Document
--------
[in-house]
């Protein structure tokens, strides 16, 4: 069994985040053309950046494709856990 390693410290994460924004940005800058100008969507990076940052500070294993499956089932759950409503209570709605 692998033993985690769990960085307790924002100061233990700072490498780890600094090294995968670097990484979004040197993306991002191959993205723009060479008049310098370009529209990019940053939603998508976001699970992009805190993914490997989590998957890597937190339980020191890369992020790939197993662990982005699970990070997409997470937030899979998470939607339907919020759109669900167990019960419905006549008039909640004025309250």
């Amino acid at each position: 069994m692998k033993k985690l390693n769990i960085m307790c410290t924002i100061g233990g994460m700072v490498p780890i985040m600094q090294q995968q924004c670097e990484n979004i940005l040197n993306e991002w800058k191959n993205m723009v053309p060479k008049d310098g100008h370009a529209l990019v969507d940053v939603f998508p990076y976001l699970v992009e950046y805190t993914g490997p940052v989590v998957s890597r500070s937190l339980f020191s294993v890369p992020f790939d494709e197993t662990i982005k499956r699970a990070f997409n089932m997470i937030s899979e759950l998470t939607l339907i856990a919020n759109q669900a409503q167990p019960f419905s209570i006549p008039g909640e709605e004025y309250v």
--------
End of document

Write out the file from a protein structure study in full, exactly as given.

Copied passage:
[in-house]
């Protein structure tokens, strides 16, 4: 069994985040053309950046494709856990 390693410290994460924004940005800058100008969507990076940052500070294993499956089932759950409503209570709605 692998033993985690769990960085307790924002100061233990700072490498780890600094090294995968670097990484979004040197993306991002191959993205723009060479008049310098370009529209990019940053939603998508976001699970992009805190993914490997989590998957890597937190339980020191890369992020790939197993662990982005699970990070997409997470937030899979998470939607339907919020759109669900167990019960419905006549008039909640004025309250």
């Amino acid at each position: 069994m692998k033993k985690l390693n769990i960085m307790c410290t924002i100061g233990g994460m700072v490498p780890i985040m600094q090294q995968q924004c670097e990484n979004i940005l040197n993306e991002w800058k191959n993205m723009v053309p060479k008049d310098g100008h370009a529209l990019v969507d940053v939603f998508p990076y976001l699970v992009e950046y805190t993914g490997p940052v989590v998957s890597r500070s937190l339980f020191s294993v890369p992020f790939d494709e197993t662990i982005k499956r699970a990070f997409n089932m997470i937030s899979e759950l998470t939607l339907i856990a919020n759109q669900a409503q167990p019960f419905s209570i006549p008039g909640e709605e004025y309250v």